Nathan went to Rhode Island to study law and became an assemblyman in the Rhode Island General Assembly.  After the family moved to California, Nathan served as a district attorney for San Francisco County and in the California legislature, where he died in office on January 6, 1878.  

The publication "The Half Century of California Odd Fellowship, by George Henry Tinkham, published in 1906, includes a brief biography of Nathan Porter and his photograph.


See Nathan Porter's obituary in the Daily Alta California, Volume 30, Number 10133, dated January 7, 1878.  [Better to read the obituary itself than to try to make sense of the digitized text.]

If you have corrections and/or addition to the information above, please leave a comment or contact me directly.

Sunday, December 20, 2015

Memorial to Thomas Rodman Gardiner of Rhode Island in 1878 I.O.O.F. Proceedings of the Annual Right Worthy Encampment at Rhode Island


Memorial page for Thomas Rodman Gardiner, included in the 1878 Proceedings of the Annual Session of the Right Worthy Grand Encampment of Rhode Island for the Independent Order of Odd Fellows.

Click on any image to enlarge it.


The booklet, which consists of about 67 pages, contains many names and has 5 other memorial pages, in page order:  [Please take all dates and places with a grain of salt, in case the informant was mistaken]
  • Horace Almy Manchester, born at Tiverton Four Corners, Rhode Island, in 1812; died at Stockton, California on April 30, 1877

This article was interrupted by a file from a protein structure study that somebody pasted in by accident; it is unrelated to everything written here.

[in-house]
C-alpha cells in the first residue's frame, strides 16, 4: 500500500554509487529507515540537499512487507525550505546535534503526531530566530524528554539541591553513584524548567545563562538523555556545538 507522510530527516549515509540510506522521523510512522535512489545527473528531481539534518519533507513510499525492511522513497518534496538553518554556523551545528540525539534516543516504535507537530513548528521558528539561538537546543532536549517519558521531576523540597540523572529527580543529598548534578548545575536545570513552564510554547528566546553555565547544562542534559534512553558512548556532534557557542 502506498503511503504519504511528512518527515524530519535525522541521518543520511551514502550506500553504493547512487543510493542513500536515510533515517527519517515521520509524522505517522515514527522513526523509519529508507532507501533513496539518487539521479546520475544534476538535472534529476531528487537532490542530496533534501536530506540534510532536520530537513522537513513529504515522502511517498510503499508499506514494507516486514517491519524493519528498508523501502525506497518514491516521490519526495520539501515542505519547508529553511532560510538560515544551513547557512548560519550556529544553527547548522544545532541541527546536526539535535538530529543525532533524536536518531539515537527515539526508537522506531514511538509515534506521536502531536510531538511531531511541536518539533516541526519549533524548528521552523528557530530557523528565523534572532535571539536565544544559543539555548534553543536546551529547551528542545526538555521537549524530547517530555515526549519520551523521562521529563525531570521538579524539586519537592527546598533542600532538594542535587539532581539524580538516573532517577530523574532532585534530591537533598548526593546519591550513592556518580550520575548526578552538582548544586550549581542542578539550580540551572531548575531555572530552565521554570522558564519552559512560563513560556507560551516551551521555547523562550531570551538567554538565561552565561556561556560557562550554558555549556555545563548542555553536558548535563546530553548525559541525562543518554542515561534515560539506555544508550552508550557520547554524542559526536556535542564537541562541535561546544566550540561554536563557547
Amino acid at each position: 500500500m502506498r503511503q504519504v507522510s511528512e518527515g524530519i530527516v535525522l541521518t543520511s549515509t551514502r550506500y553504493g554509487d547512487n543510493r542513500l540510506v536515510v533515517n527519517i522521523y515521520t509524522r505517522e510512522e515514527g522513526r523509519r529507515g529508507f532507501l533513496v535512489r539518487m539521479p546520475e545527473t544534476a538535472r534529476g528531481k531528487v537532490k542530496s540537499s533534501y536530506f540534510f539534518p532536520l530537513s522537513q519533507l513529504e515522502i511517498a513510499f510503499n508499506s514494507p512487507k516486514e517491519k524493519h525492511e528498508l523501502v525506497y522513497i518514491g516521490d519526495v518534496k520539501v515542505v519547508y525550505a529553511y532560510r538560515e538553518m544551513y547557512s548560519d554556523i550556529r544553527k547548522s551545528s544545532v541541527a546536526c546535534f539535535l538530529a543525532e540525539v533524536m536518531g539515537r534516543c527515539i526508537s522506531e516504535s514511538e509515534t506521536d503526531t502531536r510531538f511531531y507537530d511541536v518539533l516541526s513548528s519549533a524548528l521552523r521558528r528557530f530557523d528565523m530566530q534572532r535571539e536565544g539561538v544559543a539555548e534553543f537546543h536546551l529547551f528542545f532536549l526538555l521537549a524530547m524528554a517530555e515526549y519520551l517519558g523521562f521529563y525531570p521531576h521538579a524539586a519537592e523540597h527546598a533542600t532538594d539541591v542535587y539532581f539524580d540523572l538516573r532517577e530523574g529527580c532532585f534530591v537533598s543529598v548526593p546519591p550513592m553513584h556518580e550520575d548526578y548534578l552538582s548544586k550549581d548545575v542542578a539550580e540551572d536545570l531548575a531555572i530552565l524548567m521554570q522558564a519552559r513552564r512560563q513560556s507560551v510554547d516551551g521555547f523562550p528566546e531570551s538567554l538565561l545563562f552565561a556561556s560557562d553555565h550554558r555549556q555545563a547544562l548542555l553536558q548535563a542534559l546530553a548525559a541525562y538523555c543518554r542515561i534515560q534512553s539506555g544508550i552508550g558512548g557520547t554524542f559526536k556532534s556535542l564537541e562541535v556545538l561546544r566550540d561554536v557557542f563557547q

• Nathan Porter, born March 28, 1817 at Salem, Massachusetts; died January 6, 1878 at Sacramento, California
  • Francis Cusick, born August 7, 1822 in Omagh, County of Tyrone, in the North of Ireland; died January 21, 1878 at Providence, Rhode Island
  • Horatio Lewis Holmes, born October 24, 1815 at Lexington, Massachusetts; died January 9, 1878 at Providence, Rhode Island
  • Frederick D. Stuart, born July 12, 1814 at Brooklyn, New York; died January 25, 1878 at Washington, D.C.

Text of the memorial page dedicated to Thomas Rodman Gardiner:

Thomas Rodman Gardiner,
P.G.P.
Born in Lime Rock, R.I., March 28, 1840
Exalted into Moshassuck Encampment, No. 2,
Thursday, March 24, 1870.
Installed Most Excellent High Priest,
Thursday, January 1873.
Admitted into the R. W. Grand Encampment of Rhode Island,
Monday, August 4, 1873.
Installed Most Worthy Grand Patriarch,
Wednesday, March 7, 1877.
Died in City of Providence, May 10, 1877.
Aged 37 Years.

From brief online research, hopefully correct:  [corrections and additions requested!]

Thomas Rodman Gardiner was born at Lime Rock, Rhode Island, on March 28, 1840, according to the memorial page, though several online trees show his birth as February 22, 1840, though none are sourced.  His parents were William Henry Gardiner and Sarah  Holmes (Bradford) Gardiner, "Sally", who were born in Rhode Island and Massachusetts, respectively.

On June 17, 1863 at Smithfield, Rhode Island, Thomas Rodman Gardiner married Elizabeth Fredericks, daughter of William H. Fredericks and Sophia Mary (Jeffery) Fredericks.  Elizabeth was born about 1846 in New York City.  Thomas and Elizabeth had two children:
  1. Thomas Bradford Gardiner, born August 21, 1863 at Providence, Rhode Island; married Bonnie Louise Ferree
  2. Sophia Holmes Gardiner, born February 26, 1865 at Providence, Rhode Island; married Andrew John Guerin; possibly another marriage
As noted in the memorial, Thomas Rodman Gardiner died at Providence, Rhode Island, on May 10, 1877.  Sadly, his wife Elizabeth died not long after him, on February 22, 1881.  They're buried in the Grace Church Cemetery at Providence, Rhode Island.

In the 1885 Census of Providence, Rhode Island, their daughter Sophia was living with her aunt and/or uncle; she would marry Andrew John Guerin in 1888.  In 1885, Thomas was presumably at college or already started in his career as an engineer, which would eventually lead him to work on the Panama Canal.

If you have corrections and/or additions to the information above, please leave a comment or contact me directly.